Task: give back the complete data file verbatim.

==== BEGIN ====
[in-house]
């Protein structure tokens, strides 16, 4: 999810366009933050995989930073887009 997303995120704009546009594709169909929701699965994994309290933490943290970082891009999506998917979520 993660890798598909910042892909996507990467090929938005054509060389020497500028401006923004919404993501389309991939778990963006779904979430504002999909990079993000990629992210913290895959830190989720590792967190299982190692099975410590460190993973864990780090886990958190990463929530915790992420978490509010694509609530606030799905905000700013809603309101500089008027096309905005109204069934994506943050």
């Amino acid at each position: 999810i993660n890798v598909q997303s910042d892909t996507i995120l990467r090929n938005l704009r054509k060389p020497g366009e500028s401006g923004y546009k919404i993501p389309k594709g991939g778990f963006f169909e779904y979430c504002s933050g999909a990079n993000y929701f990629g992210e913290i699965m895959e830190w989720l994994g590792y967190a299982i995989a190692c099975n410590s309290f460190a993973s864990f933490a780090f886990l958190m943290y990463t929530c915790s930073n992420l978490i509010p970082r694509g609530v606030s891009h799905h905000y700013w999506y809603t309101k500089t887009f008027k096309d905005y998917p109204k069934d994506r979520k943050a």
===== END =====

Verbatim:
[in-house]
């Protein structure tokens, strides 16, 4: 999810366009933050995989930073887009 997303995120704009546009594709169909929701699965994994309290933490943290970082891009999506998917979520 993660890798598909910042892909996507990467090929938005054509060389020497500028401006923004919404993501389309991939778990963006779904979430504002999909990079993000990629992210913290895959830190989720590792967190299982190692099975410590460190993973864990780090886990958190990463929530915790992420978490509010694509609530606030799905905000700013809603309101500089008027096309905005109204069934994506943050």
């Amino acid at each position: 999810i993660n890798v598909q997303s910042d892909t996507i995120l990467r090929n938005l704009r054509k060389p020497g366009e500028s401006g923004y546009k919404i993501p389309k594709g991939g778990f963006f169909e779904y979430c504002s933050g999909a990079n993000y929701f990629g992210e913290i699965m895959e830190w989720l994994g590792y967190a299982i995989a190692c099975n410590s309290f460190a993973s864990f933490a780090f886990l958190m943290y990463t929530c915790s930073n992420l978490i509010p970082r694509g609530v606030s891009h799905h905000y700013w999506y809603t309101k500089t887009f008027k096309d905005y998917p109204k069934d994506r979520k943050a």